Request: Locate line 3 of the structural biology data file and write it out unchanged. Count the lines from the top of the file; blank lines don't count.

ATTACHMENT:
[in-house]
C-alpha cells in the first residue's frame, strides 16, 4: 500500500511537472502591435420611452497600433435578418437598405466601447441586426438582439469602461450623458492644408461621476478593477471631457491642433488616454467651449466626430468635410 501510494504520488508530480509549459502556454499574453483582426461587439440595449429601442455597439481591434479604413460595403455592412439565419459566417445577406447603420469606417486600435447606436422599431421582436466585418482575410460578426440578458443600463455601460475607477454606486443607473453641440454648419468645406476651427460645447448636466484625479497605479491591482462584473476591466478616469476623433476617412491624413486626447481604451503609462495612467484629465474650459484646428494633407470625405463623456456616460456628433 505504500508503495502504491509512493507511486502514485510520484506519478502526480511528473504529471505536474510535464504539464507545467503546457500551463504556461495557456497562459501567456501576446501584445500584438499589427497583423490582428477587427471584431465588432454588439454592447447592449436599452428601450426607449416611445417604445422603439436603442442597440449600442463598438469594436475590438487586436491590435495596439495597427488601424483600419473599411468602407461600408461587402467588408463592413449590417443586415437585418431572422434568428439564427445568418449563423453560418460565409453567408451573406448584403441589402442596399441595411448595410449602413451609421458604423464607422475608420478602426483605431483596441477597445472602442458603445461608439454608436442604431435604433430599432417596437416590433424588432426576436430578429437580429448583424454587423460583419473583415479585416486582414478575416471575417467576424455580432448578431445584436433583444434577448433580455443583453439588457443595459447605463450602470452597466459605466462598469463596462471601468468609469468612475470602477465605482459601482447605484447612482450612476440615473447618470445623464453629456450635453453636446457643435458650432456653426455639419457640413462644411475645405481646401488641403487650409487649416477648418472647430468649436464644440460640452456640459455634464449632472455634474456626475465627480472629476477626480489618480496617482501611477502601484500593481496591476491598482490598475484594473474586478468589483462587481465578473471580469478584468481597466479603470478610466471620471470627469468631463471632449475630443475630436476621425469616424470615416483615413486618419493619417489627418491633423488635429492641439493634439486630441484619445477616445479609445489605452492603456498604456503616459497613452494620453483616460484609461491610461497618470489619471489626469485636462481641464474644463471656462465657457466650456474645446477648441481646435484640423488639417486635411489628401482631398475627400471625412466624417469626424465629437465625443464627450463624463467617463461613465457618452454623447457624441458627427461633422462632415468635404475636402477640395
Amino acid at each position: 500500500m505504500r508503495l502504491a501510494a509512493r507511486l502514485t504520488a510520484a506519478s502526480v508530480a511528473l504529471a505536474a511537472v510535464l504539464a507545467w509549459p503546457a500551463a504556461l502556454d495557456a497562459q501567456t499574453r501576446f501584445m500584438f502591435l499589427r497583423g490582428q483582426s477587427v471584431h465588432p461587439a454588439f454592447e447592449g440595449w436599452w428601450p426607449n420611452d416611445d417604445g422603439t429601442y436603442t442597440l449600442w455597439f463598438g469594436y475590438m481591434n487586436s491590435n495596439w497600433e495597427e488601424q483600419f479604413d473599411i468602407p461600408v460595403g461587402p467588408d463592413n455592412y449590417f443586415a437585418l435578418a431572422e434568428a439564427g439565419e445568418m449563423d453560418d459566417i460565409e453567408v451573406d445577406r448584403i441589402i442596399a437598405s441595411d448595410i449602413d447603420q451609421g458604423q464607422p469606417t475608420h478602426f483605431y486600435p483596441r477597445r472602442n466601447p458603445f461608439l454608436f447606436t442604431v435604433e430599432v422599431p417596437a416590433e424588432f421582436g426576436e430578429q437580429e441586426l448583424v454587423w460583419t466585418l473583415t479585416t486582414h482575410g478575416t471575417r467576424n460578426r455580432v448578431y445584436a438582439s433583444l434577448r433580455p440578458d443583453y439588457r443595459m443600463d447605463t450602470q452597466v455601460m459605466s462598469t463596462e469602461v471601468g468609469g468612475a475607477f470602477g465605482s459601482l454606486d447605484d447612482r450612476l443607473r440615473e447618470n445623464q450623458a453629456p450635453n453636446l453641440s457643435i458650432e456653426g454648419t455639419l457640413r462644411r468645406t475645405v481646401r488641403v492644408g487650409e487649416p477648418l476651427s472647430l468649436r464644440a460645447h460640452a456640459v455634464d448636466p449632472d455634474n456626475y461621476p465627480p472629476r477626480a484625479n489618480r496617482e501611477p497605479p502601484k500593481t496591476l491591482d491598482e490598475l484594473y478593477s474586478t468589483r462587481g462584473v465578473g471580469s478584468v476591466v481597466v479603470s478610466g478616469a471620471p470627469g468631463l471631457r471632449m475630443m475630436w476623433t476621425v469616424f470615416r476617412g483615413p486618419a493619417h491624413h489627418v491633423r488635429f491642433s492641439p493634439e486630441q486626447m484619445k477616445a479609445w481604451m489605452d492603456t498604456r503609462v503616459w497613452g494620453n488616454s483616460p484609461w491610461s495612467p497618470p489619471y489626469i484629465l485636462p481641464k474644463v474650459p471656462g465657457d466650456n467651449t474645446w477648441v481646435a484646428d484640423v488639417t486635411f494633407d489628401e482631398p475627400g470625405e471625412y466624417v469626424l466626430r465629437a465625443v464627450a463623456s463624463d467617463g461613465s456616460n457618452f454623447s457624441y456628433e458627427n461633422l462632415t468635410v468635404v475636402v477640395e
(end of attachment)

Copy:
Amino acid at each position: 500500500m505504500r508503495l502504491a501510494a509512493r507511486l502514485t504520488a510520484a506519478s502526480v508530480a511528473l504529471a505536474a511537472v510535464l504539464a507545467w509549459p503546457a500551463a504556461l502556454d495557456a497562459q501567456t499574453r501576446f501584445m500584438f502591435l499589427r497583423g490582428q483582426s477587427v471584431h465588432p461587439a454588439f454592447e447592449g440595449w436599452w428601450p426607449n420611452d416611445d417604445g422603439t429601442y436603442t442597440l449600442w455597439f463598438g469594436y475590438m481591434n487586436s491590435n495596439w497600433e495597427e488601424q483600419f479604413d473599411i468602407p461600408v460595403g461587402p467588408d463592413n455592412y449590417f443586415a437585418l435578418a431572422e434568428a439564427g439565419e445568418m449563423d453560418d459566417i460565409e453567408v451573406d445577406r448584403i441589402i442596399a437598405s441595411d448595410i449602413d447603420q451609421g458604423q464607422p469606417t475608420h478602426f483605431y486600435p483596441r477597445r472602442n466601447p458603445f461608439l454608436f447606436t442604431v435604433e430599432v422599431p417596437a416590433e424588432f421582436g426576436e430578429q437580429e441586426l448583424v454587423w460583419t466585418l473583415t479585416t486582414h482575410g478575416t471575417r467576424n460578426r455580432v448578431y445584436a438582439s433583444l434577448r433580455p440578458d443583453y439588457r443595459m443600463d447605463t450602470q452597466v455601460m459605466s462598469t463596462e469602461v471601468g468609469g468612475a475607477f470602477g465605482s459601482l454606486d447605484d447612482r450612476l443607473r440615473e447618470n445623464q450623458a453629456p450635453n453636446l453641440s457643435i458650432e456653426g454648419t455639419l457640413r462644411r468645406t475645405v481646401r488641403v492644408g487650409e487649416p477648418l476651427s472647430l468649436r464644440a460645447h460640452a456640459v455634464d448636466p449632472d455634474n456626475y461621476p465627480p472629476r477626480a484625479n489618480r496617482e501611477p497605479p502601484k500593481t496591476l491591482d491598482e490598475l484594473y478593477s474586478t468589483r462587481g462584473v465578473g471580469s478584468v476591466v481597466v479603470s478610466g478616469a471620471p470627469g468631463l471631457r471632449m475630443m475630436w476623433t476621425v469616424f470615416r476617412g483615413p486618419a493619417h491624413h489627418v491633423r488635429f491642433s492641439p493634439e486630441q486626447m484619445k477616445a479609445w481604451m489605452d492603456t498604456r503609462v503616459w497613452g494620453n488616454s483616460p484609461w491610461s495612467p497618470p489619471y489626469i484629465l485636462p481641464k474644463v474650459p471656462g465657457d466650456n467651449t474645446w477648441v481646435a484646428d484640423v488639417t486635411f494633407d489628401e482631398p475627400g470625405e471625412y466624417v469626424l466626430r465629437a465625443v464627450a463623456s463624463d467617463g461613465s456616460n457618452f454623447s457624441y456628433e458627427n461633422l462632415t468635410v468635404v475636402v477640395e